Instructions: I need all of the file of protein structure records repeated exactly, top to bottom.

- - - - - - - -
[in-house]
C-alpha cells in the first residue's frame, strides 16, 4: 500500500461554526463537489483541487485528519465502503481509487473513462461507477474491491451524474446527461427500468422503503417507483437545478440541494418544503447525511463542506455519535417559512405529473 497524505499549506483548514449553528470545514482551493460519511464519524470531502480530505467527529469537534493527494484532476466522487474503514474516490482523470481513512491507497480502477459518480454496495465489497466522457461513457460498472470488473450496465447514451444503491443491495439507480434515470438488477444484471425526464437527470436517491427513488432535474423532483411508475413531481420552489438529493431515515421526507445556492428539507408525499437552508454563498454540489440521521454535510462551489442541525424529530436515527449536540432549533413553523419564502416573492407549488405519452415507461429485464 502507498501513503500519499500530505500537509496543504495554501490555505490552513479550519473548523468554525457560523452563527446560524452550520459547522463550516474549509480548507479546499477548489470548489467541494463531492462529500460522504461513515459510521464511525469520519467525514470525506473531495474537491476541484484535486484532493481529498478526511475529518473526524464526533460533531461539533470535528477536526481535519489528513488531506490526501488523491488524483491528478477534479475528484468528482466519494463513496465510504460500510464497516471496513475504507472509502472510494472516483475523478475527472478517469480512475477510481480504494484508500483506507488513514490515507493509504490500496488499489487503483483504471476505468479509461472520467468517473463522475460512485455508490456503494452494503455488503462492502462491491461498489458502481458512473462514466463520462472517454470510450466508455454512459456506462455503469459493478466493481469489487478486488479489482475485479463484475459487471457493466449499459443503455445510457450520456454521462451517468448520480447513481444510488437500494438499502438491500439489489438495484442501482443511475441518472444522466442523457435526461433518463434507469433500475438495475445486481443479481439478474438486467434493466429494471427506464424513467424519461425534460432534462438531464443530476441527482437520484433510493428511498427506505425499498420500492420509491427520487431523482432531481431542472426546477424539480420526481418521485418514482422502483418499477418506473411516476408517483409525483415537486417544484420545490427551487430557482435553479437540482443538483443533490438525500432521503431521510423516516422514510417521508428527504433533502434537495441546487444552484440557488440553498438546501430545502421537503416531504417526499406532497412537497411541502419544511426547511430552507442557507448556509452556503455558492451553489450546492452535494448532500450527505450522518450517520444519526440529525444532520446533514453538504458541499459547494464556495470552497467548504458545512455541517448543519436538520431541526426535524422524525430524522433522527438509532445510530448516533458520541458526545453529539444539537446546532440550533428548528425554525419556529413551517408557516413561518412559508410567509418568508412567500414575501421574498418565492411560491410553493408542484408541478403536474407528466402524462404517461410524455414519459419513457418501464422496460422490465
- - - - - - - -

[in-house]
C-alpha cells in the first residue's frame, strides 16, 4: 500500500461554526463537489483541487485528519465502503481509487473513462461507477474491491451524474446527461427500468422503503417507483437545478440541494418544503447525511463542506455519535417559512405529473 497524505499549506483548514449553528470545514482551493460519511464519524470531502480530505467527529469537534493527494484532476466522487474503514474516490482523470481513512491507497480502477459518480454496495465489497466522457461513457460498472470488473450496465447514451444503491443491495439507480434515470438488477444484471425526464437527470436517491427513488432535474423532483411508475413531481420552489438529493431515515421526507445556492428539507408525499437552508454563498454540489440521521454535510462551489442541525424529530436515527449536540432549533413553523419564502416573492407549488405519452415507461429485464 502507498501513503500519499500530505500537509496543504495554501490555505490552513479550519473548523468554525457560523452563527446560524452550520459547522463550516474549509480548507479546499477548489470548489467541494463531492462529500460522504461513515459510521464511525469520519467525514470525506473531495474537491476541484484535486484532493481529498478526511475529518473526524464526533460533531461539533470535528477536526481535519489528513488531506490526501488523491488524483491528478477534479475528484468528482466519494463513496465510504460500510464497516471496513475504507472509502472510494472516483475523478475527472478517469480512475477510481480504494484508500483506507488513514490515507493509504490500496488499489487503483483504471476505468479509461472520467468517473463522475460512485455508490456503494452494503455488503462492502462491491461498489458502481458512473462514466463520462472517454470510450466508455454512459456506462455503469459493478466493481469489487478486488479489482475485479463484475459487471457493466449499459443503455445510457450520456454521462451517468448520480447513481444510488437500494438499502438491500439489489438495484442501482443511475441518472444522466442523457435526461433518463434507469433500475438495475445486481443479481439478474438486467434493466429494471427506464424513467424519461425534460432534462438531464443530476441527482437520484433510493428511498427506505425499498420500492420509491427520487431523482432531481431542472426546477424539480420526481418521485418514482422502483418499477418506473411516476408517483409525483415537486417544484420545490427551487430557482435553479437540482443538483443533490438525500432521503431521510423516516422514510417521508428527504433533502434537495441546487444552484440557488440553498438546501430545502421537503416531504417526499406532497412537497411541502419544511426547511430552507442557507448556509452556503455558492451553489450546492452535494448532500450527505450522518450517520444519526440529525444532520446533514453538504458541499459547494464556495470552497467548504458545512455541517448543519436538520431541526426535524422524525430524522433522527438509532445510530448516533458520541458526545453529539444539537446546532440550533428548528425554525419556529413551517408557516413561518412559508410567509418568508412567500414575501421574498418565492411560491410553493408542484408541478403536474407528466402524462404517461410524455414519459419513457418501464422496460422490465